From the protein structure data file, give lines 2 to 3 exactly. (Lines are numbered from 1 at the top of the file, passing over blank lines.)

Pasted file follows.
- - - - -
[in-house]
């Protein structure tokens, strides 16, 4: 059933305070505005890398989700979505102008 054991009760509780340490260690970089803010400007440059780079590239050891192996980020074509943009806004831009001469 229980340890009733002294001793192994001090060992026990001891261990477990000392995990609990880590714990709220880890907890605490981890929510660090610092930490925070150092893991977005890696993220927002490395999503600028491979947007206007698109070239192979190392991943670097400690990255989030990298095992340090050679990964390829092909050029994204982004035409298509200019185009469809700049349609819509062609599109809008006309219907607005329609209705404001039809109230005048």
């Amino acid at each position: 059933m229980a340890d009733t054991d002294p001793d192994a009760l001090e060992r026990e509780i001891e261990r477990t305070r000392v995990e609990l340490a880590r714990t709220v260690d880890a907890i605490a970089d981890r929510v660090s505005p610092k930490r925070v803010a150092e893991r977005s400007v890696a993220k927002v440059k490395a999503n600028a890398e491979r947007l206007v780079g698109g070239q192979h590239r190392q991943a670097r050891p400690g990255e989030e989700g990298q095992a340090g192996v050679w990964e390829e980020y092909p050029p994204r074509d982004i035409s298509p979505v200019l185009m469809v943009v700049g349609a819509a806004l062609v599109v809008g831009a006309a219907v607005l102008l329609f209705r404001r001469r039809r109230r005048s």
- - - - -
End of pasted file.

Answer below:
């Protein structure tokens, strides 16, 4: 059933305070505005890398989700979505102008 054991009760509780340490260690970089803010400007440059780079590239050891192996980020074509943009806004831009001469 229980340890009733002294001793192994001090060992026990001891261990477990000392995990609990880590714990709220880890907890605490981890929510660090610092930490925070150092893991977005890696993220927002490395999503600028491979947007206007698109070239192979190392991943670097400690990255989030990298095992340090050679990964390829092909050029994204982004035409298509200019185009469809700049349609819509062609599109809008006309219907607005329609209705404001039809109230005048």
């Amino acid at each position: 059933m229980a340890d009733t054991d002294p001793d192994a009760l001090e060992r026990e509780i001891e261990r477990t305070r000392v995990e609990l340490a880590r714990t709220v260690d880890a907890i605490a970089d981890r929510v660090s505005p610092k930490r925070v803010a150092e893991r977005s400007v890696a993220k927002v440059k490395a999503n600028a890398e491979r947007l206007v780079g698109g070239q192979h590239r190392q991943a670097r050891p400690g990255e989030e989700g990298q095992a340090g192996v050679w990964e390829e980020y092909p050029p994204r074509d982004i035409s298509p979505v200019l185009m469809v943009v700049g349609a819509a806004l062609v599109v809008g831009a006309a219907v607005l102008l329609f209705r404001r001469r039809r109230r005048s």